1. Nearly 9 in 10 Fortune 500 companies seek religious inclusion in workforce: Report, Issue has surfaced in recent Supreme Court cases, By Mark A. Kellner, The Washington Times, May 22, 2024
Nearly 86% of Fortune 500 companies are making religious inclusion part of their diversity goals — the highest percentage in five years, according to a new report by the Religious Freedom & Business Foundation.
Its 2024 “Corporate Religious Equity, Diversity & Inclusion Index and Monitor” report says 429 of the Fortune 500 mention or illustrate religion as part of their commitment to diversity — more than twice the 202 firms that did in 2022 and nearly double the 219 that did last year.
How businesses acknowledge their employees’ faith has become a salient issue in recent years: The Supreme Court has issued landmark decisions protecting workers’ rights in cases about whether employees can pray at work, wear a hijab or claim a specific day of religious rest and worship. Advocates say companies are better able to recruit and retain workers when they support workers’ religious rights.

2. Knights of Columbus sues Biden administration after being denied permit to hold Memorial Day mass, By Valerie Richardson, The Washington Times, May 22, 2024
The Knights of Columbus has asked a federal court to allow it to hold its annual Memorial Day Mass inside a national cemetery in Petersburg, Virginia, a tradition that dates back over 60 years, after being denied a permit by the National Park Service.
The motion for a temporary restraining order was filed Tuesday in U.S. District Court for the Eastern District of Virginia (Richmond Division) by the Knights of Columbus Petersburg Council 694, which has held a service at the Poplar Grove National Cemetery since at least the 1960s.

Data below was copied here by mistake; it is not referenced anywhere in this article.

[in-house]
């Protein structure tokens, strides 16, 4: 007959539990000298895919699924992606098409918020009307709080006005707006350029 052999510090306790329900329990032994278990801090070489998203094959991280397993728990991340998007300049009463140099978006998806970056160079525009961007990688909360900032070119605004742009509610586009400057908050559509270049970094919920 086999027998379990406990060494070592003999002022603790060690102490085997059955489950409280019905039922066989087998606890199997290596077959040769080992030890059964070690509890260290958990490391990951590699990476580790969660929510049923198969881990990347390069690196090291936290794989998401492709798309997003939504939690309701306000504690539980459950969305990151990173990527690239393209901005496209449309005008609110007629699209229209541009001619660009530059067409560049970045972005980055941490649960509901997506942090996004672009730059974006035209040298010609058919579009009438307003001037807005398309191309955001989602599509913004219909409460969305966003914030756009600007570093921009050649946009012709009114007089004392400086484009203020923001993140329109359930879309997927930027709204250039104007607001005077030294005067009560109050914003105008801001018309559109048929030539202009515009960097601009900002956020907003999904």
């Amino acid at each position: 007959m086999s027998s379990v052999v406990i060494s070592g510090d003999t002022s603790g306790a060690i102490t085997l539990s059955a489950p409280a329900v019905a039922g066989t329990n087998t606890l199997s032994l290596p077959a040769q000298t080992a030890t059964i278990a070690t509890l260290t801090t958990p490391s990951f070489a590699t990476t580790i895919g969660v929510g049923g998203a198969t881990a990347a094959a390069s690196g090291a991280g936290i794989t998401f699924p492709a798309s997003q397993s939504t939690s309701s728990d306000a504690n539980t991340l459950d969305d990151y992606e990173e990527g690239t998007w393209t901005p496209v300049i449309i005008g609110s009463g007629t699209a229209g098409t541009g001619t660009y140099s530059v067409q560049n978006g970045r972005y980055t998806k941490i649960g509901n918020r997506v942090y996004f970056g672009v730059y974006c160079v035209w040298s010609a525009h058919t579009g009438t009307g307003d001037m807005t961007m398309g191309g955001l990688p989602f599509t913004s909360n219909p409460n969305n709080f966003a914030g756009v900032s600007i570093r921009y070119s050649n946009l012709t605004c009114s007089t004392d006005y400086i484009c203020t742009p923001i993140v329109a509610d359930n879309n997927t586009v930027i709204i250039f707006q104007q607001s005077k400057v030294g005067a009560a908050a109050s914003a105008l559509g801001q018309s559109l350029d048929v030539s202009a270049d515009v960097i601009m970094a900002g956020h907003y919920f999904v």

“The policy and the decision blocking the Knights of Columbus from continuing their long-standing religious tradition is a blatant violation of the First Amendment and the Religious Freedom Restoration Act,” said John Moran, partner at McGuireWoods LLP in Washington, D.C.

3. Thou shalt post praying George Washington ads, federal judge tells D.C. Metro, Washington transit system’s ad rules are ‘constitutionally suspect,’ jurist states, By Mark A. Kellner, The Washington Times, May 22, 2024
The Washington Metropolitan Area Transit Authority must accept and run advertisements showing a praying George Washington, U.S. District Judge Beryl A. Howell ruled Tuesday.
Metro will have to post the ads from WallBuilder Presentations, an Aledo, Texas, nonprofit group with a stated mission of educating “the nation concerning the Godly foundation of our country.”
The ads showed 19th-century painter Henry Brueckner’s depiction of Washington kneeling in prayer, with a large headline, “Christian?”
Text at the bottom and a QR Code direct the audience to a website “to find out about the faith of our founders.”

4. Women’s health is so much more than abortion, Biden admin calls for unlimited access during Women’s Healthcare Week, By Olivia Gans Turner, The Washington Times, May 22, 2024, Opinion
The Biden White House issued a proclamation that declared National Women’s Health Week the week of May 12-18. Curiously, the statement called for unlimited abortion access as part of women’s health care.
Celebrating motherhood and women’s health in the same week seems logical, but the logic is twisted by the current debate about abortion. The argument that abortion is critical to women’s health is a masterful stroke of manipulation — manipulation of truth and the facts of life. Specifically, the fact that every abortion requires the death of a woman’s child, who may also be female.
Women’s health is a critical matter that is not advanced by exposing women to the risks of surgical or chemical abortion. Instead, it is a recipe for danger. Risks include damage to the cervix, hemorrhaging, uterine perforation, heart attack and breast cancer. These are only a few of the complications women have incurred over the last 50 years.

So, this is a challenge to our society. Will we work harder to make maternal health a priority that sees both mother and child in the picture, or will we allow the abortion promoters to control the conversation? There is money to be made when they convince women that abortion is in their interest. That is why they want to control the narrative and have become so clever at doing it.